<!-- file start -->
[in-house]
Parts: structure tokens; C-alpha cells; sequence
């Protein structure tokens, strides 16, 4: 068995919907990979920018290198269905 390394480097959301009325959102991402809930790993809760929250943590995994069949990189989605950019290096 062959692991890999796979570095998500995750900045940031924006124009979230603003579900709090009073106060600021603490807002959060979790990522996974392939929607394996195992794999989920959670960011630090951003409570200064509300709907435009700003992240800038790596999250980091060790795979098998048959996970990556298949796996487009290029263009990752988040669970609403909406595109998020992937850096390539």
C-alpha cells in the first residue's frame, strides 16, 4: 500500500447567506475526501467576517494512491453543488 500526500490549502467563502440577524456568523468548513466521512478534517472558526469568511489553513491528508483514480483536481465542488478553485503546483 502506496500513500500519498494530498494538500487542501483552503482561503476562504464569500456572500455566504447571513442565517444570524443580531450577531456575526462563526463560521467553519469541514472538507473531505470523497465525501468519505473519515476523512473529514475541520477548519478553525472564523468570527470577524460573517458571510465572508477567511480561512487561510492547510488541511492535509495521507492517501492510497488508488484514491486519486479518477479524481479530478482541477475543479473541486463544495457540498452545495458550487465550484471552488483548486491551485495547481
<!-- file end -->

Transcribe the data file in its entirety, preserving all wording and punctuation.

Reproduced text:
[in-house]
Parts: structure tokens; C-alpha cells; sequence
């Protein structure tokens, strides 16, 4: 068995919907990979920018290198269905 390394480097959301009325959102991402809930790993809760929250943590995994069949990189989605950019290096 062959692991890999796979570095998500995750900045940031924006124009979230603003579900709090009073106060600021603490807002959060979790990522996974392939929607394996195992794999989920959670960011630090951003409570200064509300709907435009700003992240800038790596999250980091060790795979098998048959996970990556298949796996487009290029263009990752988040669970609403909406595109998020992937850096390539």
C-alpha cells in the first residue's frame, strides 16, 4: 500500500447567506475526501467576517494512491453543488 500526500490549502467563502440577524456568523468548513466521512478534517472558526469568511489553513491528508483514480483536481465542488478553485503546483 502506496500513500500519498494530498494538500487542501483552503482561503476562504464569500456572500455566504447571513442565517444570524443580531450577531456575526462563526463560521467553519469541514472538507473531505470523497465525501468519505473519515476523512473529514475541520477548519478553525472564523468570527470577524460573517458571510465572508477567511480561512487561510492547510488541511492535509495521507492517501492510497488508488484514491486519486479518477479524481479530478482541477475543479473541486463544495457540498452545495458550487465550484471552488483548486491551485495547481